Paige Reiring is a student at the Ohio State University studying English. She spends most of her days crying about fictional characters (as she's sure her readers do, too), playing video games, and sleeping. Spawn is her first published work, though she's been an active member on many forums dedicated to writing. She began her first feature-length novel when she was nine and shared the story, which was about a man named Nicotine who brutally murdered her parents and trapped her in a fantasy world, with her fourth grade class. She has been writing ever since (though that novel has been, thankfully, dropped).
Where to find Paige Reiring online
Shadows And Teeth
by Antonio Simon, Jr, Trevor Boelter, Mia Bravo, Mark Meier, J.S. Watts, Paige Reiring, Richard Phelan, Viktoria Faust, Brittany Gonzalez, & Darren Worrow
Prepare for extreme horror. This collection of ten stories features a range of international talent, award-winning authors and new voices in the genre. Take care as you reach into these dark places, for the things here bite, and you may withdraw a hand short of a few fingers.
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Smashwords book reviews by Paige Reiring
- The Order of the Four Sons: Book I
on Sep. 29, 2013
When you look at the cover of The Order of the Four Sons, you probably think you’re about to dive into some ancient Egyptian, high fantasy epic with mummies and gods and goddesses and a lot of cats.
Well, you’re not.
It becomes pretty obvious when you read the summary, but neither the summary nor the cover give the potential reader a good grasp on what this book is about.
So let me help you out.
O4S is a sassy, dark novel about a ragtag team of people who are tasked with saving the world from some seriously evil shit. There are a bunch of historical references and characters, most of which are used very well, including Frank and Jesse James and Jack the Ripper. The book is written in third person omniscient, which can honestly get obnoxious and clunky sometimes as you jump around from character to character. The cast, however, is very lively, and the authors obviously know their characters very well. One drawback to this is that the characters also have a lot of names, one in particular being referred to as “J.D.”, “the Colonel,” and “Garnett,” which is sometimes confusing.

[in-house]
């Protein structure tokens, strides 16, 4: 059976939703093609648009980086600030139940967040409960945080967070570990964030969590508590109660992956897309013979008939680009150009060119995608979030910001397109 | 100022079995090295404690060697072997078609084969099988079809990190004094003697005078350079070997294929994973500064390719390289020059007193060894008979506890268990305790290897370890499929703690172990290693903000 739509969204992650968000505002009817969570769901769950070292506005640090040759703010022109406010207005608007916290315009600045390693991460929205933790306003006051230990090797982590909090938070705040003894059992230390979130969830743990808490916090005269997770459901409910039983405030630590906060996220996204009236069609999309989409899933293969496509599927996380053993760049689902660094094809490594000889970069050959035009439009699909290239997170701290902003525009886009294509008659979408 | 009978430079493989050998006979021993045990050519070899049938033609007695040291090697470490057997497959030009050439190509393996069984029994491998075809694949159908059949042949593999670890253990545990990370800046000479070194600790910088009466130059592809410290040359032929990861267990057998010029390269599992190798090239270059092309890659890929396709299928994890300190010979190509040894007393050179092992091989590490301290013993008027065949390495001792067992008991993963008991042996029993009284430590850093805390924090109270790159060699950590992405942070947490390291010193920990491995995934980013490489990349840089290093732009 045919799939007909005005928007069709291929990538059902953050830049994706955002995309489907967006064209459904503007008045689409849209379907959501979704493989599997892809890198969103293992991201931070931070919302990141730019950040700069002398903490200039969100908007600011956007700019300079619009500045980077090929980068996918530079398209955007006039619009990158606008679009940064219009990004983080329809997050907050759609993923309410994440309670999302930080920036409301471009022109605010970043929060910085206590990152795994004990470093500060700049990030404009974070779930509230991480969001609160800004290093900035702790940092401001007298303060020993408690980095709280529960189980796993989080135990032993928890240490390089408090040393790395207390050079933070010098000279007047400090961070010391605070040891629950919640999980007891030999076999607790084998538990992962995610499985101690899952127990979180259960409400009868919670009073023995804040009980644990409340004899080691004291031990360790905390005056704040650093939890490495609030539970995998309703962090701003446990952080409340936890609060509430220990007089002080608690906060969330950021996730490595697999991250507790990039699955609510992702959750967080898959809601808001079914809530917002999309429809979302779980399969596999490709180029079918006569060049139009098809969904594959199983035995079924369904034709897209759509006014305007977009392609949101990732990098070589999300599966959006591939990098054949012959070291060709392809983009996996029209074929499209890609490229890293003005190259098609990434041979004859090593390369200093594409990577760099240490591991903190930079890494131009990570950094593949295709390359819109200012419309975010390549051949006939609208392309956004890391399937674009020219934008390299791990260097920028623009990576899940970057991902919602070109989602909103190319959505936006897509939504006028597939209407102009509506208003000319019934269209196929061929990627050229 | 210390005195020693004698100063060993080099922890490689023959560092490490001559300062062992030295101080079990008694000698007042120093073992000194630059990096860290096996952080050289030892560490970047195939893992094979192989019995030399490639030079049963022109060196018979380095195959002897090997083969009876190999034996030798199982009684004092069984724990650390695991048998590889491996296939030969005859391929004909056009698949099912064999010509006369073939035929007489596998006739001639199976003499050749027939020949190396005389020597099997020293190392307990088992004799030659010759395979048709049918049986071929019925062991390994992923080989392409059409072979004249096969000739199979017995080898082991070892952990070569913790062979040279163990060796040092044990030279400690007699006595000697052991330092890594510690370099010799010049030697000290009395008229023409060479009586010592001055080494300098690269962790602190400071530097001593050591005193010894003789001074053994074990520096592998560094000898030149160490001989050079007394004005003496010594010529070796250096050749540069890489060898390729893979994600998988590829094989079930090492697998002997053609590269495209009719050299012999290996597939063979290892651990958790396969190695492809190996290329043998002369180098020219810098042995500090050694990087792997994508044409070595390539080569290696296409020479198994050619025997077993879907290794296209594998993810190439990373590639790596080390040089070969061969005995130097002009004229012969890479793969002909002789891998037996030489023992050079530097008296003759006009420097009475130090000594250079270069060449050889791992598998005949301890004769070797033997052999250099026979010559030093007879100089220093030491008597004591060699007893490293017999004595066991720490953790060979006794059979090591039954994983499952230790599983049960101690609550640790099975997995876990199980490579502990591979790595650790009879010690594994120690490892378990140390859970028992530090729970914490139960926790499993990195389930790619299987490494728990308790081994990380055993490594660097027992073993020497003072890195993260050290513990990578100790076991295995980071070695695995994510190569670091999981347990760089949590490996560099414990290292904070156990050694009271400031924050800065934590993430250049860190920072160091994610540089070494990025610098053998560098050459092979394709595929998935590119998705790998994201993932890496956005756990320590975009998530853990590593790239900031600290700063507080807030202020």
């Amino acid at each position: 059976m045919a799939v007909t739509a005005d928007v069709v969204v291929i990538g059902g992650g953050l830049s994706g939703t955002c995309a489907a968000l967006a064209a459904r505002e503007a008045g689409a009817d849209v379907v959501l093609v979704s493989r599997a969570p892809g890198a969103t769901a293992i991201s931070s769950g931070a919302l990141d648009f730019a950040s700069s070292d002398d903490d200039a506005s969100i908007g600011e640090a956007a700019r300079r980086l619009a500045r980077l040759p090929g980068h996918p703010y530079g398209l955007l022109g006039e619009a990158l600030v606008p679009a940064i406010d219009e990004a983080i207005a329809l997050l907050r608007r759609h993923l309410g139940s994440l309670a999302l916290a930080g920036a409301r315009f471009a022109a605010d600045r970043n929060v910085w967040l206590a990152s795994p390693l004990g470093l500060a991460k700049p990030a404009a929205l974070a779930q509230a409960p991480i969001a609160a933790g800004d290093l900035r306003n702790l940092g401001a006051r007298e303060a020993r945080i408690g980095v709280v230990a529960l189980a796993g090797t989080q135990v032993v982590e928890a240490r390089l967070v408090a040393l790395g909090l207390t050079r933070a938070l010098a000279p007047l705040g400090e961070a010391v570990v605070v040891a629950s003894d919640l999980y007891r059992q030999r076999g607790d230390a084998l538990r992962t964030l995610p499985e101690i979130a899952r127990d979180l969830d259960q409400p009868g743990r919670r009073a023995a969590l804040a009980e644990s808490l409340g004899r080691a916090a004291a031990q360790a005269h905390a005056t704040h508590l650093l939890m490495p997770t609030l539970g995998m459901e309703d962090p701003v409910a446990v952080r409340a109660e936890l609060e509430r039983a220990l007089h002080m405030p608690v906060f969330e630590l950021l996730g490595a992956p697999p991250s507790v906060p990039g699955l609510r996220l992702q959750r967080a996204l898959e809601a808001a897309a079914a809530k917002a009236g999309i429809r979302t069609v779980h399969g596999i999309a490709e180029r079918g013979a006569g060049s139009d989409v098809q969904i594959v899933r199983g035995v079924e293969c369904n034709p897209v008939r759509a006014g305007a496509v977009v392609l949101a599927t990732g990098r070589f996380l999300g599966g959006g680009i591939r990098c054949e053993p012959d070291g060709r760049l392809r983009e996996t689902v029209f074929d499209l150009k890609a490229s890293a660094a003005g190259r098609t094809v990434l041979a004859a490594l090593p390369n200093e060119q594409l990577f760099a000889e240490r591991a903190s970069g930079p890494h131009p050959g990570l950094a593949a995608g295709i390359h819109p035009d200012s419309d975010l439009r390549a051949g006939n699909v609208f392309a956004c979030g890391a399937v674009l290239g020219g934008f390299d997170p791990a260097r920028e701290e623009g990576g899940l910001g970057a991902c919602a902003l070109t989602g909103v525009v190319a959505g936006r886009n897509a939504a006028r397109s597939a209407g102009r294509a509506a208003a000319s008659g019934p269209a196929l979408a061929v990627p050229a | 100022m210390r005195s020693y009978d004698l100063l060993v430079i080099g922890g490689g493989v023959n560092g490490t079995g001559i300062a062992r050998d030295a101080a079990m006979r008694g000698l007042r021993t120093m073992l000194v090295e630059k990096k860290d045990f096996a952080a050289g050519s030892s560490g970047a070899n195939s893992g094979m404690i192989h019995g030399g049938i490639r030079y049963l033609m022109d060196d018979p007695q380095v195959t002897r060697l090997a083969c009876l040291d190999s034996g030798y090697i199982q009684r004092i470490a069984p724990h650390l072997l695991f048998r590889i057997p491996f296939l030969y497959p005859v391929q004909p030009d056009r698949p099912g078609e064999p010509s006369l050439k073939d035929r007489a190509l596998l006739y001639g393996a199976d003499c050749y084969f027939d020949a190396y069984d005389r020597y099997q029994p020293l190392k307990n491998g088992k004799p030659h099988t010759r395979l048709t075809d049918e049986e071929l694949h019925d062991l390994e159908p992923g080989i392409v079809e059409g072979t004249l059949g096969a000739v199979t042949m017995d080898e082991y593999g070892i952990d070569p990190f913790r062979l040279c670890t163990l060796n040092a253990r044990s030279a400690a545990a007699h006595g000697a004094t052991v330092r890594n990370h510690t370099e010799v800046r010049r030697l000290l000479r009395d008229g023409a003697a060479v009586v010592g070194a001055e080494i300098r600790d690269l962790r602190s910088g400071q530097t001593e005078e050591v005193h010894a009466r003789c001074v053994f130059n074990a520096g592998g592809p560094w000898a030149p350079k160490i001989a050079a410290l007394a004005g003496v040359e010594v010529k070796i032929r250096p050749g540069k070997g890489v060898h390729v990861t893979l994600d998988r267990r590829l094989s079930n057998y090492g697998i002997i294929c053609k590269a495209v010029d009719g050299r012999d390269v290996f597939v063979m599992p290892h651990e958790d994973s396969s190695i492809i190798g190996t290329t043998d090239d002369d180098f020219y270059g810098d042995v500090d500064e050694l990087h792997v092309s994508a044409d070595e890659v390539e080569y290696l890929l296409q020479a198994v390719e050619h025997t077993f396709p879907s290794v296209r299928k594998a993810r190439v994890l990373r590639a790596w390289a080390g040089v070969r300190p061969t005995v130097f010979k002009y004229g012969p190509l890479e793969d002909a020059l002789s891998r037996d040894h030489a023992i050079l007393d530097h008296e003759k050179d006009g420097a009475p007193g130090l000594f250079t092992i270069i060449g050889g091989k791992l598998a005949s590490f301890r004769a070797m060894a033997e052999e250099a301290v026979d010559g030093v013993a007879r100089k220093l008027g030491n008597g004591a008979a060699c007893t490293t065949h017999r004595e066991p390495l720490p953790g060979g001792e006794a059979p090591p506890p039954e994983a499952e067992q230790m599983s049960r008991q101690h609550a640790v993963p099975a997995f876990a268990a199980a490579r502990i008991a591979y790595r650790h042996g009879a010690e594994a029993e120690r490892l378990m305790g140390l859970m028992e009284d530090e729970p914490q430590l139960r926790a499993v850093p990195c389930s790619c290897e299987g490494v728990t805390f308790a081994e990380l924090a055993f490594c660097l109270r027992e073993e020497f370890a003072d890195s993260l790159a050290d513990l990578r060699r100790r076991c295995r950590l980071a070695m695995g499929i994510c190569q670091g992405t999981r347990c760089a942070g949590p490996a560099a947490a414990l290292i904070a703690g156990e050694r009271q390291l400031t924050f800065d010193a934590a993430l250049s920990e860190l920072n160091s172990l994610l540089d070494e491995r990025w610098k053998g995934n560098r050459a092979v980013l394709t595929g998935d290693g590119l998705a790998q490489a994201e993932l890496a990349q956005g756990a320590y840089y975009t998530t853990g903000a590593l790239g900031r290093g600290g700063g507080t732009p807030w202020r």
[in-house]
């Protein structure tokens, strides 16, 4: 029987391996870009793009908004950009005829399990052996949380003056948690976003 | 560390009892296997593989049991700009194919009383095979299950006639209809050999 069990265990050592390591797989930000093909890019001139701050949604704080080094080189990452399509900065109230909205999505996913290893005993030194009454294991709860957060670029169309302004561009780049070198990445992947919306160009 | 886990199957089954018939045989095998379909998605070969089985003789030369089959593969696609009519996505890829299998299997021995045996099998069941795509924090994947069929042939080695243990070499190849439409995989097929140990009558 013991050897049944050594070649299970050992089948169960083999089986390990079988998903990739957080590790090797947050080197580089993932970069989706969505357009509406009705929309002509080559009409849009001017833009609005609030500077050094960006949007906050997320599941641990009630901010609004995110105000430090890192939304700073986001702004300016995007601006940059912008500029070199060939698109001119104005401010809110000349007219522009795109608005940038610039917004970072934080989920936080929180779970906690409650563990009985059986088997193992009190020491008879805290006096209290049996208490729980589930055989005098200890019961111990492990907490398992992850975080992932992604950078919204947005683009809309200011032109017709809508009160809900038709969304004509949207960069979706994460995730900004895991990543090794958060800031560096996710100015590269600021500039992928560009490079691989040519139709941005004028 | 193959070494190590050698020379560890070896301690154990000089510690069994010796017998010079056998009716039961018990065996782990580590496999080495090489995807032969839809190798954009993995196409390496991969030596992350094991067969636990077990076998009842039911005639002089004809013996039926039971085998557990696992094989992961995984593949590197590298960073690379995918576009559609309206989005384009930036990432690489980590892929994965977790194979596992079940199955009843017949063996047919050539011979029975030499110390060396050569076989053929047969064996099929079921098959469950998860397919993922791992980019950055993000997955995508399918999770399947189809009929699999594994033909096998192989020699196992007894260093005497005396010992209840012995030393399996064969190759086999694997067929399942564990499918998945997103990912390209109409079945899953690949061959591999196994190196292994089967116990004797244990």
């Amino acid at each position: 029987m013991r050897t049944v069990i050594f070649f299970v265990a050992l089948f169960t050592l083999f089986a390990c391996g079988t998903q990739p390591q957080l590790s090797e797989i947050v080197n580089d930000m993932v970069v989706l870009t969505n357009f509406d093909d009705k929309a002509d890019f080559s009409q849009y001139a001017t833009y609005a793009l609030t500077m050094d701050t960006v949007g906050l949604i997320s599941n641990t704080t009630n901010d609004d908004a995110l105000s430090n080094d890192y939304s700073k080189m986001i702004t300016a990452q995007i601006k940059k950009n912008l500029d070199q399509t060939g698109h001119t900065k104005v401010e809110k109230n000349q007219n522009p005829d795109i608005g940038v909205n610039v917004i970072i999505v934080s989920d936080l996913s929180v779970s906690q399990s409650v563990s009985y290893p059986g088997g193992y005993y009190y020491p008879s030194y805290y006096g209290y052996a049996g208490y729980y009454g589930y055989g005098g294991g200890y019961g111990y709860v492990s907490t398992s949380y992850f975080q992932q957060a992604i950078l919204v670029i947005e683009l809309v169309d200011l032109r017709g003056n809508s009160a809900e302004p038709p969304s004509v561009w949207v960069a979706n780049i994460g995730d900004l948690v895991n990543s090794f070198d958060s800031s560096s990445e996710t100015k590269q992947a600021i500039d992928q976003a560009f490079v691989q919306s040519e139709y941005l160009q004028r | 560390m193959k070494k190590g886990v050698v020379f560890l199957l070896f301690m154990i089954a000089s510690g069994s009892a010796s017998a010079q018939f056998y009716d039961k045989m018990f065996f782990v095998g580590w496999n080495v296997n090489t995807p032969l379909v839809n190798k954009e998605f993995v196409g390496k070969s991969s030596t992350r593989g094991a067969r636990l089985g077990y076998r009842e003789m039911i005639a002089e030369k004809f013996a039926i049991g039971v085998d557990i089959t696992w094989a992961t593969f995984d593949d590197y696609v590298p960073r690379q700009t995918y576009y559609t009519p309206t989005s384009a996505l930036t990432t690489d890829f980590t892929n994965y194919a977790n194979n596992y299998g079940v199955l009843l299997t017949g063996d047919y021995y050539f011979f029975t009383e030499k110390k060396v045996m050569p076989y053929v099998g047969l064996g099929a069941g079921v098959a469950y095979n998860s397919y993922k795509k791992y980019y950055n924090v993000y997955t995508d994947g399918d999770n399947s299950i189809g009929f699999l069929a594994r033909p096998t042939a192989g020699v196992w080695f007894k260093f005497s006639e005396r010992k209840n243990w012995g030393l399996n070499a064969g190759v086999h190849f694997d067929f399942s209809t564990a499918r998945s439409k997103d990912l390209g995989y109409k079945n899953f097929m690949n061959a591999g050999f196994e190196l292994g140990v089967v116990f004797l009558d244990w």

Let me say one thing: the first chapter is fucking awesome. I was so pumped. I was so freaking pumped to read this book. And then exposition happened. A lot of exposition. The first half of the book just dragged on and on and on. It was especially painful when I saw the obvious different writing styles of the two authors for the first few chapters, and I found one to be significantly better than the other. They eventually find their groove by, you guessed it, halfway through the novel, because that’s when it gets good.
The last half of the novel is so awesome, I can’t even describe it. While the world is somewhat confusing and there is obviously some information missing, I didn’t care. The historical tie-ins are fantastic, and I found myself craving more background chapters from Elizabeth and Katarina, the story’s villains. Honestly, I could read a whole book just about the two of them. I would read a whole book between just the two of them.
If you can get past the dragging first half of this book, you are in for a pretty great book, and a good start to the beginning of a series.